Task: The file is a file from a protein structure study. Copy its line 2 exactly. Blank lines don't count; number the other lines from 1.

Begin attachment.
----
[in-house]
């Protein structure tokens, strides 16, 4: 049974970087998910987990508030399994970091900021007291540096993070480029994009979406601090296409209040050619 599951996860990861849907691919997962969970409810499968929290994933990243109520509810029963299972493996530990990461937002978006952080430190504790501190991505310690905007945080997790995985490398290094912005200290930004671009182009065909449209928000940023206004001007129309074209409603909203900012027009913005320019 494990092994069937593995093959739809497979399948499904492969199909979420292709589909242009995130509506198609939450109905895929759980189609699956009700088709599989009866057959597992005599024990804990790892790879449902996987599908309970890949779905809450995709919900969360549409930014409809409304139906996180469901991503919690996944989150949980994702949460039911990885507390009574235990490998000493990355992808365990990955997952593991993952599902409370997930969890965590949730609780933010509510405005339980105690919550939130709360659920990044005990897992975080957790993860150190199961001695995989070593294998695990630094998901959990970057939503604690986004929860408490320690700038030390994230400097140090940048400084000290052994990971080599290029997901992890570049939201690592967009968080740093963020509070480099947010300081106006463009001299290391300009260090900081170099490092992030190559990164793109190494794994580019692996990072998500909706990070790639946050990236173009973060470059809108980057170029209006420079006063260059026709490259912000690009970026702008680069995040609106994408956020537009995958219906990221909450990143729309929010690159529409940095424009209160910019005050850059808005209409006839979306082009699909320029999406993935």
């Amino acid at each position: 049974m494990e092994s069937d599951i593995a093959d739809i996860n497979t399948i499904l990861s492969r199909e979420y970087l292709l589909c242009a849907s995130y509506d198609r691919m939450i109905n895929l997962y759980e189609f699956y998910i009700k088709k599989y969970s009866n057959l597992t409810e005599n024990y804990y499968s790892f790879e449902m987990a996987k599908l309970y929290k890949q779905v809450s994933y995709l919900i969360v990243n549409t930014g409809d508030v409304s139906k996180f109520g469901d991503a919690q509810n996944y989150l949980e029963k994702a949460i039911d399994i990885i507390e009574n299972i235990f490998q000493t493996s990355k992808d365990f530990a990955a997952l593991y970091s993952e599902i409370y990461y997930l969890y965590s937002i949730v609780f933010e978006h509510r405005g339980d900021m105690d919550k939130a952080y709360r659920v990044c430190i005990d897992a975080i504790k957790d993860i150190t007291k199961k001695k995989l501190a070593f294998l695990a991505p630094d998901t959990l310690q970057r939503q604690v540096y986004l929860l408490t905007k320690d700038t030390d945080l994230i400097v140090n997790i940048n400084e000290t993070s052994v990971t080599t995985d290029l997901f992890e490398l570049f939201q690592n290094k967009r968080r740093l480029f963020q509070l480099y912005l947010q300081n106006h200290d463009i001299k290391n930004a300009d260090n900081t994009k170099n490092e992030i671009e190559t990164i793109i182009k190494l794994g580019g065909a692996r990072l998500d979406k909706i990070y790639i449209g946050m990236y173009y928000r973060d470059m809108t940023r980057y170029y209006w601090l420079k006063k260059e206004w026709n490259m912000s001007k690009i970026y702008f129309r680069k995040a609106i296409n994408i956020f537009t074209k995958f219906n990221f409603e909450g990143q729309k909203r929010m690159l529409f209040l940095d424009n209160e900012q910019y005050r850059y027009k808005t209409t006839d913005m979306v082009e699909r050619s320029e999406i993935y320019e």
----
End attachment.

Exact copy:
């Protein structure tokens, strides 16, 4: 049974970087998910987990508030399994970091900021007291540096993070480029994009979406601090296409209040050619 599951996860990861849907691919997962969970409810499968929290994933990243109520509810029963299972493996530990990461937002978006952080430190504790501190991505310690905007945080997790995985490398290094912005200290930004671009182009065909449209928000940023206004001007129309074209409603909203900012027009913005320019 494990092994069937593995093959739809497979399948499904492969199909979420292709589909242009995130509506198609939450109905895929759980189609699956009700088709599989009866057959597992005599024990804990790892790879449902996987599908309970890949779905809450995709919900969360549409930014409809409304139906996180469901991503919690996944989150949980994702949460039911990885507390009574235990490998000493990355992808365990990955997952593991993952599902409370997930969890965590949730609780933010509510405005339980105690919550939130709360659920990044005990897992975080957790993860150190199961001695995989070593294998695990630094998901959990970057939503604690986004929860408490320690700038030390994230400097140090940048400084000290052994990971080599290029997901992890570049939201690592967009968080740093963020509070480099947010300081106006463009001299290391300009260090900081170099490092992030190559990164793109190494794994580019692996990072998500909706990070790639946050990236173009973060470059809108980057170029209006420079006063260059026709490259912000690009970026702008680069995040609106994408956020537009995958219906990221909450990143729309929010690159529409940095424009209160910019005050850059808005209409006839979306082009699909320029999406993935």